In a state where health and education spending has been cut, Forestry Tasmania, which got the forests for nothing should be returning a handsome dividend but instead is losing $5 million a month. It got the forest free, it's on-selling them and it's losing $5 million a month. Its board and its CEO Bob Gordon should be sacked.
Forestry instead should have long ago, and this is up to the Governments of the day, be protecting those high conservation value forests, including the rainforests of the Tarkine. They should be in World Heritage status and adding to the economic and job creation growth of Tasmania as the Franklin has done with the more than 100,000 visitors now attracted to the west coast which would have been a backwater had the dam been built.
I was out there on the stunning Tarkine Coast two weeks ago with Aboriginal experts showing me metre-deep wheel ruts through ancient Aboriginal camp sites. At nearby Smithton, 2000 off-road vehicle buffs were massing to demand that those roads now criss-crossing the Tarkine sand dunes and Aboriginal sites, be kept open for what they, quite shamelessly, call their traditional use.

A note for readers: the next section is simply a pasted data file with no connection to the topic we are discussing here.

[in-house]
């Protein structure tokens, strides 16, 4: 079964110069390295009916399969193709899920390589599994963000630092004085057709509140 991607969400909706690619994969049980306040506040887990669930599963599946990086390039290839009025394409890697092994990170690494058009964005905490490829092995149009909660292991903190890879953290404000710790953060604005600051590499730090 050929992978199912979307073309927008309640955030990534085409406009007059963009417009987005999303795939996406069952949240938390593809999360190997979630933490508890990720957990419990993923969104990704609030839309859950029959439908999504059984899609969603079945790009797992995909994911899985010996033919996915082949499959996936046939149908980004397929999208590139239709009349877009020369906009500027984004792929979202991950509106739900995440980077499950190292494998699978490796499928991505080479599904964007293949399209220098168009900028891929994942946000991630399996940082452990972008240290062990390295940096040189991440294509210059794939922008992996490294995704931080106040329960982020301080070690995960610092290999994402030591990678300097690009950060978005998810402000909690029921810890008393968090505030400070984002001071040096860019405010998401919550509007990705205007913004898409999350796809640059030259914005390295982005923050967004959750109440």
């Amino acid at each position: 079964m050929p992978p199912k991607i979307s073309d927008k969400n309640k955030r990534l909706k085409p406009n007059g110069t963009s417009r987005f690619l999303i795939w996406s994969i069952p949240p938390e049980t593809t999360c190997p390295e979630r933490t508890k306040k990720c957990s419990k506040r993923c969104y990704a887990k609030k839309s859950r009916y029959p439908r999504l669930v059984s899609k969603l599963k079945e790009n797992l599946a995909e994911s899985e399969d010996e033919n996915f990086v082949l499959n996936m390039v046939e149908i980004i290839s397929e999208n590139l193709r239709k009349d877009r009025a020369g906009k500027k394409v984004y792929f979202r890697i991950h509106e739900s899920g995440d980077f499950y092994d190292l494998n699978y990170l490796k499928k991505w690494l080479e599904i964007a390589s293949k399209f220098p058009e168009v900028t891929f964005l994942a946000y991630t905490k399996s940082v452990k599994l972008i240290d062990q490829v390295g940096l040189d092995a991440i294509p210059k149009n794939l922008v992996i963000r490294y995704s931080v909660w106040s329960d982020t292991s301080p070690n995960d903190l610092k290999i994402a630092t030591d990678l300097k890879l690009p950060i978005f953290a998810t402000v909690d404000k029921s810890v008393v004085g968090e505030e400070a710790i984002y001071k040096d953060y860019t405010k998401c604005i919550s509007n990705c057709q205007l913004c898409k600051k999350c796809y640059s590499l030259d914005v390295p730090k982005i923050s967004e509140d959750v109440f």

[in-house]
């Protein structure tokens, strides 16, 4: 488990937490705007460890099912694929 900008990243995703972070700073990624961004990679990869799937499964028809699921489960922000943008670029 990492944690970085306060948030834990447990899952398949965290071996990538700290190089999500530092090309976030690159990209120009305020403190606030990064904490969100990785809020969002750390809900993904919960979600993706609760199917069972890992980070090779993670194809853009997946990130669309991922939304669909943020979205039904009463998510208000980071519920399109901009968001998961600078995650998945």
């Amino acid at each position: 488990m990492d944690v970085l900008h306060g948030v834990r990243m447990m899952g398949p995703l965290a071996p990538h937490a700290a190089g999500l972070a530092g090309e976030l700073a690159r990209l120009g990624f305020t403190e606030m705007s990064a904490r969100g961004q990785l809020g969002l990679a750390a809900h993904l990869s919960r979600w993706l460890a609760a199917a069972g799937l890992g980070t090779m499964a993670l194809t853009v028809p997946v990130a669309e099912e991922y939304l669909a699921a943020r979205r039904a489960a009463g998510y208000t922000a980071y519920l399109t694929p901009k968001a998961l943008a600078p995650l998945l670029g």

The Tarkine faces that onslaught, more logging and, now, massive mining proposals which will erode its integrity, every bit as much as Woodside's gas hub will erode the Kimberley and the proposed six mega coal ports threaten the Great Barrier Reef World Heritage Area.
This right-wing attitude to Australia's heritage, not least its Aboriginal heritage, was highlighted, after the Smithton rally, when a gentleman drove slowly past me with his left hand on the driver's window sill and his middle finger raised in derision. I have got no doubt he will be voting for Tony Abbott, whose Liberal cousins in New South Wales have just opened national parks to the shooting brigade. For goodness sake.